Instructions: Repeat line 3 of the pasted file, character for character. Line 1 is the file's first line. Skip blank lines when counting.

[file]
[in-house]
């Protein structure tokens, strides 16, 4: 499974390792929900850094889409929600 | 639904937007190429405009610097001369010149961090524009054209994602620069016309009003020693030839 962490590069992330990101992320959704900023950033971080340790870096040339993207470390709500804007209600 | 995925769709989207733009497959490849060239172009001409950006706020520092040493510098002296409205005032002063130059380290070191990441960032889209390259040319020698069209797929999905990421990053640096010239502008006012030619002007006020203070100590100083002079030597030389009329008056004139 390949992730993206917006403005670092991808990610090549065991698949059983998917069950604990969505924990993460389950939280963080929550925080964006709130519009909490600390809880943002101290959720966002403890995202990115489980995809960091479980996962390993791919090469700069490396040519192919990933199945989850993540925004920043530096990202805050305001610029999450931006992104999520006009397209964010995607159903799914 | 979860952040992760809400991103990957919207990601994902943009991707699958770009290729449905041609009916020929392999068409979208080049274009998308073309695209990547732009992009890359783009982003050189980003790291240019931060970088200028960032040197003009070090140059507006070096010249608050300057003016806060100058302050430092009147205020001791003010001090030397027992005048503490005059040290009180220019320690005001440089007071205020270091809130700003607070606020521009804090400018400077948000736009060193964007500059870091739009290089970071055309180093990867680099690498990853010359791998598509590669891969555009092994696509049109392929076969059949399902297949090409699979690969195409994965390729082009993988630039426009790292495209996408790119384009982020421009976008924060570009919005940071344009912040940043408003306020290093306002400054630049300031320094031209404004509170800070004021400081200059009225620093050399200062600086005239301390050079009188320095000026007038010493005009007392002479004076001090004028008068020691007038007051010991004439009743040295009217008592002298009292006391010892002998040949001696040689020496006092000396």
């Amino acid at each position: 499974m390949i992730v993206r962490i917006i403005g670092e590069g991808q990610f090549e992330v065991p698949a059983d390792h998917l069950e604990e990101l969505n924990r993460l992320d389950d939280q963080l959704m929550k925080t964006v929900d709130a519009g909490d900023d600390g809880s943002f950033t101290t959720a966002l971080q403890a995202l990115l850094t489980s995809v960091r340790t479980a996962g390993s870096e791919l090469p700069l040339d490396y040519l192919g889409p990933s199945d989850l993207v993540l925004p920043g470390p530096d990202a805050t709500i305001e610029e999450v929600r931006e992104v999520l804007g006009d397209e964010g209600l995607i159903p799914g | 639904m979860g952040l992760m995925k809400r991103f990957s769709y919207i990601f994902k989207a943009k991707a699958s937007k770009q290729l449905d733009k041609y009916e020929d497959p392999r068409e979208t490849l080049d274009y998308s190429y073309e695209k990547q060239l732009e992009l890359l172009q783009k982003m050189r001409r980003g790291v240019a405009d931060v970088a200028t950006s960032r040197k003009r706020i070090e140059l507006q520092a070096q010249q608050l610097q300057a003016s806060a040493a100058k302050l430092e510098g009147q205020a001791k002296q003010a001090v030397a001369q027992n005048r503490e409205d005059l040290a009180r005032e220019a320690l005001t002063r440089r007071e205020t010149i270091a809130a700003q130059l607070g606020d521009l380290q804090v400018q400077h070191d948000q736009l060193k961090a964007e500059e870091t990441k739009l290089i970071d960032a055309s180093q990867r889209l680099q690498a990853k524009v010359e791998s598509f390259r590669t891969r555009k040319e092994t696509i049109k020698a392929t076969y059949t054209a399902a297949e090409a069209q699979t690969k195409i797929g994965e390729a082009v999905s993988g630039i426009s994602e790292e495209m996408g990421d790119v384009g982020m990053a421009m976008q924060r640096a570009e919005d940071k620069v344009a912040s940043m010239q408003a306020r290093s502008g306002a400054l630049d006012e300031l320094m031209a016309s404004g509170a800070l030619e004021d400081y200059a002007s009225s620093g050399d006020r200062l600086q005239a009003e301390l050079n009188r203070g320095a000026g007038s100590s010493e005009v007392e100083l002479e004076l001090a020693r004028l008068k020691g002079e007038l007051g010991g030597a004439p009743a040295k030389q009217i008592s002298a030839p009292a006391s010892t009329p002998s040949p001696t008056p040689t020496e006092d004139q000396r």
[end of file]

């Amino acid at each position: 499974m390949i992730v993206r962490i917006i403005g670092e590069g991808q990610f090549e992330v065991p698949a059983d390792h998917l069950e604990e990101l969505n924990r993460l992320d389950d939280q963080l959704m929550k925080t964006v929900d709130a519009g909490d900023d600390g809880s943002f950033t101290t959720a966002l971080q403890a995202l990115l850094t489980s995809v960091r340790t479980a996962g390993s870096e791919l090469p700069l040339d490396y040519l192919g889409p990933s199945d989850l993207v993540l925004p920043g470390p530096d990202a805050t709500i305001e610029e999450v929600r931006e992104v999520l804007g006009d397209e964010g209600l995607i159903p799914g | 639904m979860g952040l992760m995925k809400r991103f990957s769709y919207i990601f994902k989207a943009k991707a699958s937007k770009q290729l449905d733009k041609y009916e020929d497959p392999r068409e979208t490849l080049d274009y998308s190429y073309e695209k990547q060239l732009e992009l890359l172009q783009k982003m050189r001409r980003g790291v240019a405009d931060v970088a200028t950006s960032r040197k003009r706020i070090e140059l507006q520092a070096q010249q608050l610097q300057a003016s806060a040493a100058k302050l430092e510098g009147q205020a001791k002296q003010a001090v030397a001369q027992n005048r503490e409205d005059l040290a009180r005032e220019a320690l005001t002063r440089r007071e205020t010149i270091a809130a700003q130059l607070g606020d521009l380290q804090v400018q400077h070191d948000q736009l060193k961090a964007e500059e870091t990441k739009l290089i970071d960032a055309s180093q990867r889209l680099q690498a990853k524009v010359e791998s598509f390259r590669t891969r555009k040319e092994t696509i049109k020698a392929t076969y059949t054209a399902a297949e090409a069209q699979t690969k195409i797929g994965e390729a082009v999905s993988g630039i426009s994602e790292e495209m996408g990421d790119v384009g982020m990053a421009m976008q924060r640096a570009e919005d940071k620069v344009a912040s940043m010239q408003a306020r290093s502008g306002a400054l630049d006012e300031l320094m031209a016309s404004g509170a800070l030619e004021d400081y200059a002007s009225s620093g050399d006020r200062l600086q005239a009003e301390l050079n009188r203070g320095a000026g007038s100590s010493e005009v007392e100083l002479e004076l001090a020693r004028l008068k020691g002079e007038l007051g010991g030597a004439p009743a040295k030389q009217i008592s002298a030839p009292a006391s010892t009329p002998s040949p001696t008056p040689t020496e006092d004139q000396r």